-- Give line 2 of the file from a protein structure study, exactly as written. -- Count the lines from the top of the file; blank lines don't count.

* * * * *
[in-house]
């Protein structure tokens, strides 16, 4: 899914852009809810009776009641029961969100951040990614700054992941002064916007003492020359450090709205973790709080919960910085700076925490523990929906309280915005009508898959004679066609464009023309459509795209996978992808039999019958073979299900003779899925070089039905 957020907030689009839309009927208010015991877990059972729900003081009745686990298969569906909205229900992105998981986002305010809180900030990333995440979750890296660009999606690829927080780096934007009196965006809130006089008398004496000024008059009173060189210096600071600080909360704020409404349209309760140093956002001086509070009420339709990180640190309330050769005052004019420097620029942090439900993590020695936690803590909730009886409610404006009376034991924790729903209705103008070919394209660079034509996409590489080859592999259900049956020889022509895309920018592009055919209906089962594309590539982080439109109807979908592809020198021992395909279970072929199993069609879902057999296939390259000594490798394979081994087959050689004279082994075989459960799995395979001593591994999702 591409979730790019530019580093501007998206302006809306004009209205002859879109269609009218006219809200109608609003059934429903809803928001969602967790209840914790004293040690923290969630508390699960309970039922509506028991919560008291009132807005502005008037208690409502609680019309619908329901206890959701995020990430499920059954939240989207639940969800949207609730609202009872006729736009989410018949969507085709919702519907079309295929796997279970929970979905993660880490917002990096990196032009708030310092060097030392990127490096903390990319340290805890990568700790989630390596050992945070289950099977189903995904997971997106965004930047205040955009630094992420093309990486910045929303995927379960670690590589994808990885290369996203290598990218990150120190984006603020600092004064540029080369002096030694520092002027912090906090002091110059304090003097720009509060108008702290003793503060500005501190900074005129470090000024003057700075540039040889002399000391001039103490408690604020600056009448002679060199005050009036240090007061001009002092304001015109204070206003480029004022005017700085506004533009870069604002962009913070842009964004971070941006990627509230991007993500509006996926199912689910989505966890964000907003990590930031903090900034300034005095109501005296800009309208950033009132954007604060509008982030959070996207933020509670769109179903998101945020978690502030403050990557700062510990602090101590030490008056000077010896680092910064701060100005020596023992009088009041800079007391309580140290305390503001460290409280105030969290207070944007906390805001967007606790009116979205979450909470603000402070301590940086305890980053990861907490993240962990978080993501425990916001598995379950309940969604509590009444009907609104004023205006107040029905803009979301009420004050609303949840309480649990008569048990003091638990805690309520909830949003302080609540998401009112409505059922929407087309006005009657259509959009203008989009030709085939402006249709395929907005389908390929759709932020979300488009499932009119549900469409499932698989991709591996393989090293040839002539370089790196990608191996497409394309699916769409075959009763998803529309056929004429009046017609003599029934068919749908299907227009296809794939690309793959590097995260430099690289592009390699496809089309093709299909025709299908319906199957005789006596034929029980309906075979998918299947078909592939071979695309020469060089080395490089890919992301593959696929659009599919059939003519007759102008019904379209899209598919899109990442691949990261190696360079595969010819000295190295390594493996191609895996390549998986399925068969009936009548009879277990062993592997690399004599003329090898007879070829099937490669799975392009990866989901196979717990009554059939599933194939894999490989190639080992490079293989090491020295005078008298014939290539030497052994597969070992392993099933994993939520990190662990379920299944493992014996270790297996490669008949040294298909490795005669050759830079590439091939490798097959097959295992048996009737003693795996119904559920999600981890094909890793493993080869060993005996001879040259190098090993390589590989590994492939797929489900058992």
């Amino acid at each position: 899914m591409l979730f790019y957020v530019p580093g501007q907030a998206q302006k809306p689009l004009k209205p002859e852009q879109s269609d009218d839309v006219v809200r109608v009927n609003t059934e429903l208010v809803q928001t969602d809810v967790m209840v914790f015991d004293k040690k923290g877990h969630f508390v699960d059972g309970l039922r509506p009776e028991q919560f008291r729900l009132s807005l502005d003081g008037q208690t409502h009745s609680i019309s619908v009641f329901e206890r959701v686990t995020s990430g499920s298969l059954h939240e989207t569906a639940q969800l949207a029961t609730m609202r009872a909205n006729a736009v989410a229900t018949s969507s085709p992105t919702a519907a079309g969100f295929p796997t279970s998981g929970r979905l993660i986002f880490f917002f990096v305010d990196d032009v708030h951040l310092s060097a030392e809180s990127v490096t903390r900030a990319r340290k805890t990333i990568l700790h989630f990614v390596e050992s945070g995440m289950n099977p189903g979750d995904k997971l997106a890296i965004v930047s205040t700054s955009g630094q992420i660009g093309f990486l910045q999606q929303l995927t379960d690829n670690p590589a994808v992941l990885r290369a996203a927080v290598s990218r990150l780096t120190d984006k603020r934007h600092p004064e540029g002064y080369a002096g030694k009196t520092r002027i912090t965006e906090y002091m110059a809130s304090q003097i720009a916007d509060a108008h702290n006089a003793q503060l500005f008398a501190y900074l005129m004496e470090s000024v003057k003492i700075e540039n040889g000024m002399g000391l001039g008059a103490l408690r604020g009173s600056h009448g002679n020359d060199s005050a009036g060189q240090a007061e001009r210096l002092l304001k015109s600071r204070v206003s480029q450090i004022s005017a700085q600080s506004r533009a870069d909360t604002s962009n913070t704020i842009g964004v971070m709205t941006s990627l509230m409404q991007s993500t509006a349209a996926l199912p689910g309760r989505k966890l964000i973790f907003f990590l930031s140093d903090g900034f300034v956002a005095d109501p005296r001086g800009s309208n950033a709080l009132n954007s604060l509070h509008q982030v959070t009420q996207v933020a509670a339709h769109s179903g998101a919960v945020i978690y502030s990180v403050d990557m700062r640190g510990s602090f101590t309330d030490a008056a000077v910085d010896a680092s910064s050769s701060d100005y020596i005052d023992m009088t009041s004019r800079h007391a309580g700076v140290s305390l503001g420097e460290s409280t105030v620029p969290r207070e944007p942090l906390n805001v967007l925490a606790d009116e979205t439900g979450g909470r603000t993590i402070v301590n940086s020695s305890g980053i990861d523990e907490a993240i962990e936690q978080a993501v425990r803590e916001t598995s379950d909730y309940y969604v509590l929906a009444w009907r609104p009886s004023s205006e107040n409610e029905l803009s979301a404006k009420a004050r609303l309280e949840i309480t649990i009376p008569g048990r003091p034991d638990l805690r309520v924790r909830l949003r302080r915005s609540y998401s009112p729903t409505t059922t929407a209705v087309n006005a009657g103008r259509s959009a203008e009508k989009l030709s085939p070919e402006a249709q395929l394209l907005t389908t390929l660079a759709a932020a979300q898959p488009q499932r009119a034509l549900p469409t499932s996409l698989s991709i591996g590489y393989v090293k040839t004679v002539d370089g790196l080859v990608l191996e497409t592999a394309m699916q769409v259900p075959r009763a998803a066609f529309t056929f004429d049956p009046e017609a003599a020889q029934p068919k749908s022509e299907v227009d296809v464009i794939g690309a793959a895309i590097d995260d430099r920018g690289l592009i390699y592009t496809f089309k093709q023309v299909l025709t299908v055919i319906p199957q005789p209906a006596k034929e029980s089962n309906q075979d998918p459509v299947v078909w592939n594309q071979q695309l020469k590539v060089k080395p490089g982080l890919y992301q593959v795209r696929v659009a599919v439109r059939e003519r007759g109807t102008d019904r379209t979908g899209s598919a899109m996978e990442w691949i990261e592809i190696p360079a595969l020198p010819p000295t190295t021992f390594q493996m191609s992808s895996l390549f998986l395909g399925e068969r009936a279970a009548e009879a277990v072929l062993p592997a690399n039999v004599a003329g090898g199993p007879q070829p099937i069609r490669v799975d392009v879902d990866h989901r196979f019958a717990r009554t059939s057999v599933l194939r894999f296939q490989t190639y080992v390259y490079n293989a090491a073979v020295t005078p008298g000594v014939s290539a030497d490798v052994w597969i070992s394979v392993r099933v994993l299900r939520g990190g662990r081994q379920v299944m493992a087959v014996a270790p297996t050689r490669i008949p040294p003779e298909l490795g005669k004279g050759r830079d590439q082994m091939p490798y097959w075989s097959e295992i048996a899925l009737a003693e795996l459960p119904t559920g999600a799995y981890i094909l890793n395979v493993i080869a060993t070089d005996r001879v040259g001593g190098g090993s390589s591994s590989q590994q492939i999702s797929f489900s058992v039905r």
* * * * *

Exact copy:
């Protein structure tokens, strides 16, 4: 899914852009809810009776009641029961969100951040990614700054992941002064916007003492020359450090709205973790709080919960910085700076925490523990929906309280915005009508898959004679066609464009023309459509795209996978992808039999019958073979299900003779899925070089039905 957020907030689009839309009927208010015991877990059972729900003081009745686990298969569906909205229900992105998981986002305010809180900030990333995440979750890296660009999606690829927080780096934007009196965006809130006089008398004496000024008059009173060189210096600071600080909360704020409404349209309760140093956002001086509070009420339709990180640190309330050769005052004019420097620029942090439900993590020695936690803590909730009886409610404006009376034991924790729903209705103008070919394209660079034509996409590489080859592999259900049956020889022509895309920018592009055919209906089962594309590539982080439109109807979908592809020198021992395909279970072929199993069609879902057999296939390259000594490798394979081994087959050689004279082994075989459960799995395979001593591994999702 591409979730790019530019580093501007998206302006809306004009209205002859879109269609009218006219809200109608609003059934429903809803928001969602967790209840914790004293040690923290969630508390699960309970039922509506028991919560008291009132807005502005008037208690409502609680019309619908329901206890959701995020990430499920059954939240989207639940969800949207609730609202009872006729736009989410018949969507085709919702519907079309295929796997279970929970979905993660880490917002990096990196032009708030310092060097030392990127490096903390990319340290805890990568700790989630390596050992945070289950099977189903995904997971997106965004930047205040955009630094992420093309990486910045929303995927379960670690590589994808990885290369996203290598990218990150120190984006603020600092004064540029080369002096030694520092002027912090906090002091110059304090003097720009509060108008702290003793503060500005501190900074005129470090000024003057700075540039040889002399000391001039103490408690604020600056009448002679060199005050009036240090007061001009002092304001015109204070206003480029004022005017700085506004533009870069604002962009913070842009964004971070941006990627509230991007993500509006996926199912689910989505966890964000907003990590930031903090900034300034005095109501005296800009309208950033009132954007604060509008982030959070996207933020509670769109179903998101945020978690502030403050990557700062510990602090101590030490008056000077010896680092910064701060100005020596023992009088009041800079007391309580140290305390503001460290409280105030969290207070944007906390805001967007606790009116979205979450909470603000402070301590940086305890980053990861907490993240962990978080993501425990916001598995379950309940969604509590009444009907609104004023205006107040029905803009979301009420004050609303949840309480649990008569048990003091638990805690309520909830949003302080609540998401009112409505059922929407087309006005009657259509959009203008989009030709085939402006249709395929907005389908390929759709932020979300488009499932009119549900469409499932698989991709591996393989090293040839002539370089790196990608191996497409394309699916769409075959009763998803529309056929004429009046017609003599029934068919749908299907227009296809794939690309793959590097995260430099690289592009390699496809089309093709299909025709299908319906199957005789006596034929029980309906075979998918299947078909592939071979695309020469060089080395490089890919992301593959696929659009599919059939003519007759102008019904379209899209598919899109990442691949990261190696360079595969010819000295190295390594493996191609895996390549998986399925068969009936009548009879277990062993592997690399004599003329090898007879070829099937490669799975392009990866989901196979717990009554059939599933194939894999490989190639080992490079293989090491020295005078008298014939290539030497052994597969070992392993099933994993939520990190662990379920299944493992014996270790297996490669008949040294298909490795005669050759830079590439091939490798097959097959295992048996009737003693795996119904559920999600981890094909890793493993080869060993005996001879040259190098090993390589590989590994492939797929489900058992």